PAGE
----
As we follow the news in places like Ferguson and New York City – and anywhere else where those maintaining the peace fall into conflict with social norms and expectations – one cannot help but be impressed by the tenuous nature of what we call civil society. In at least half the world’s population death, mayhem and abuse are the norm. Most of the world isn’t like Canada or Denmark. The corruption and violence of the government is commonplace, not the exception. And this blurring of might and right takes place at all levels. It is good to remember that prior to World War II, Pope Pius XII blessed Mussolini’s troops as they bravely went forward to fight Haile Selassie’s Ethiopian horsemen who were still using spears. Hitler had local political and religious support for the 1923 Beer Hall Putsch. All around us we perceive the battle between anarchy and the police state.
Why discuss this in an emergency medicine journal? Simple. We are where the victims come and where much of real violence takes place. To me, if you haven’t treated a shot police officer – or witnessed a legitimate police beating – you’re not really an emergency doctor.
I’m not certain I’ve met an emergency doc who doesn’t owe his health, if not his life, to the police. I was savagely attacked twice in my career. The first time was by a 220-pound, 25-year-old man with a long history of psychiatrically-induced pseudo seizures. While I was bending over him to look into his eyes, an aid lost control of his right arm, which he brought up into my gut. I was sick for four days. For those of you who remember the old oto-opthalmascopes which contain three batteries and were about the weight of an Estwing framing hammer, this is what I immediately used to smack this gentleman in the scrotum. I was much younger and stronger then and the gentleman required a trip to the operating room for repair of the right testicle. I don’t feel the least bit bad about this. As he attempted to retaliate, the police quickly intervened and controlled the situation.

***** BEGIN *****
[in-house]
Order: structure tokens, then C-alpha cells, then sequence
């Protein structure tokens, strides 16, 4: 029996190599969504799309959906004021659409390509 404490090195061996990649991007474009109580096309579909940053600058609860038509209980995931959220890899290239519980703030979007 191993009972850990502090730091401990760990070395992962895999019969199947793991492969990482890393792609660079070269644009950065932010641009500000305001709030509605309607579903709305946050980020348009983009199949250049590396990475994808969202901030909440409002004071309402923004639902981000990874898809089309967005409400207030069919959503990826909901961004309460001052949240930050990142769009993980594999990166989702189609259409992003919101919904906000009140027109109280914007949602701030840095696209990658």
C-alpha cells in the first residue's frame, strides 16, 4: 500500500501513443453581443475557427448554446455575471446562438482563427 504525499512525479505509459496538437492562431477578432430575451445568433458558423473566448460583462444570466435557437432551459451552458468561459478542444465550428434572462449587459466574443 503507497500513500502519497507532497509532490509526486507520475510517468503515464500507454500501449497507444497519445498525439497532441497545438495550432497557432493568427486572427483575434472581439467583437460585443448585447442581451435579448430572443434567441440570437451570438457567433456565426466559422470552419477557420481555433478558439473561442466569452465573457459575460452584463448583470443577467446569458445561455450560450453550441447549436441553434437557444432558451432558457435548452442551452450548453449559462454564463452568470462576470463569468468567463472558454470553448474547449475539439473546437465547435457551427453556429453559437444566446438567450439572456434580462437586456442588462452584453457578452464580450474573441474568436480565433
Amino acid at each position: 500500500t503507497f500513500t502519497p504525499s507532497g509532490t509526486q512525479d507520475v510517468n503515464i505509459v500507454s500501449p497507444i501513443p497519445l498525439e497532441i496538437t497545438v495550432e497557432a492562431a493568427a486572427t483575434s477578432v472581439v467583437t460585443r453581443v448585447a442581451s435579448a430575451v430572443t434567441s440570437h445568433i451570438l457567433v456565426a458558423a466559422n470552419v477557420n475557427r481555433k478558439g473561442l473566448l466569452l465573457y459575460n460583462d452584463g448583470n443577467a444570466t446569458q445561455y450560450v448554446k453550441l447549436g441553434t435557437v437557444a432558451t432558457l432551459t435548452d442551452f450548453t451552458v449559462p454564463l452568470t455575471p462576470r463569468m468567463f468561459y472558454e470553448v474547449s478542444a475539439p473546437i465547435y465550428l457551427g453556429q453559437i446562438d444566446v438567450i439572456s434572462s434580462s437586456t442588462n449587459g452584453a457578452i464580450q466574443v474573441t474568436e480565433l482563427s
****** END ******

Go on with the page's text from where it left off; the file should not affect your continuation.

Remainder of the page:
The next attack was from a 19-year-old mentally impaired belligerent alcoholic woman who was all muscle. As I was escorting her back to her bed and stopping her from going through an 85-year-old woman’s purse, she hit me. She hit me hard and we were on the ground. Now I have no problem with hitting a woman, I just don’t like to lose. And I was losing badly. I had blood on my face – and probably several other bodily fluids – as she proceeded to beat the crap out of me.
In this attack as well I was saved by the police. Coming through the door on the first case, they probably stopped me from an assault charge as they took over the duties of controlling both the patient and the doctor. In the second case, the woman who was beating me turned her attention to the young police officer who had hit her in the head with a spun metal Maglite flashlight. It barely slowed her down. The rest of that fight was worth the price of admission.
I am at all levels a conservative law and order guy who in general supports the police, particularly when I am tasting my own blood in my mouth. In smaller hospitals in small towns where there’s little or no security, we depend on these folks. For those who say I don’t stand behind my nurses; well, I certainly do when there’s violence. Fighting between husbands and boyfriends seemed a weekly event and everyone was better off when the police arrived.
But this is not the end of the story. I had to stop the police twice in my career from inflicting greater bodily harm than necessary. I didn’t like it but I wasn’t given a choice.